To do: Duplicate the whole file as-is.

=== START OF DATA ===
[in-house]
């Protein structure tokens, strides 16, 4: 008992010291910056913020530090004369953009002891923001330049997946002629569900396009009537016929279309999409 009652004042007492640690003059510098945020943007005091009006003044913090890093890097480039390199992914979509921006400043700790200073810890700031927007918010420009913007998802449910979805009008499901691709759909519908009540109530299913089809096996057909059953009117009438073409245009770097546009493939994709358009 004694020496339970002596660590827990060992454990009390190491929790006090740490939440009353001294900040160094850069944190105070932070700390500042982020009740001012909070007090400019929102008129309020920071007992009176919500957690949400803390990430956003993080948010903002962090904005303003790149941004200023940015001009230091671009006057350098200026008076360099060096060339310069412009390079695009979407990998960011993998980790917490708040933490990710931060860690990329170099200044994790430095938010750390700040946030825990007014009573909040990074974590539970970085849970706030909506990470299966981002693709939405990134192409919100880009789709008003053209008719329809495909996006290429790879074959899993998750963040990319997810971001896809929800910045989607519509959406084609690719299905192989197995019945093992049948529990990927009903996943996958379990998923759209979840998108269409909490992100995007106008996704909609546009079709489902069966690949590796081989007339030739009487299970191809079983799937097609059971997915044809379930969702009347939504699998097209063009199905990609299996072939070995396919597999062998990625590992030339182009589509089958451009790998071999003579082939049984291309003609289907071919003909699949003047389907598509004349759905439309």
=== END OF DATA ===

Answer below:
[in-house]
């Protein structure tokens, strides 16, 4: 008992010291910056913020530090004369953009002891923001330049997946002629569900396009009537016929279309999409 009652004042007492640690003059510098945020943007005091009006003044913090890093890097480039390199992914979509921006400043700790200073810890700031927007918010420009913007998802449910979805009008499901691709759909519908009540109530299913089809096996057909059953009117009438073409245009770097546009493939994709358009 004694020496339970002596660590827990060992454990009390190491929790006090740490939440009353001294900040160094850069944190105070932070700390500042982020009740001012909070007090400019929102008129309020920071007992009176919500957690949400803390990430956003993080948010903002962090904005303003790149941004200023940015001009230091671009006057350098200026008076360099060096060339310069412009390079695009979407990998960011993998980790917490708040933490990710931060860690990329170099200044994790430095938010750390700040946030825990007014009573909040990074974590539970970085849970706030909506990470299966981002693709939405990134192409919100880009789709008003053209008719329809495909996006290429790879074959899993998750963040990319997810971001896809929800910045989607519509959406084609690719299905192989197995019945093992049948529990990927009903996943996958379990998923759209979840998108269409909490992100995007106008996704909609546009079709489902069966690949590796081989007339030739009487299970191809079983799937097609059971997915044809379930969702009347939504699998097209063009199905990609299996072939070995396919597999062998990625590992030339182009589509089958451009790998071999003579082939049984291309003609289907071919003909699949003047389907598509004349759905439309």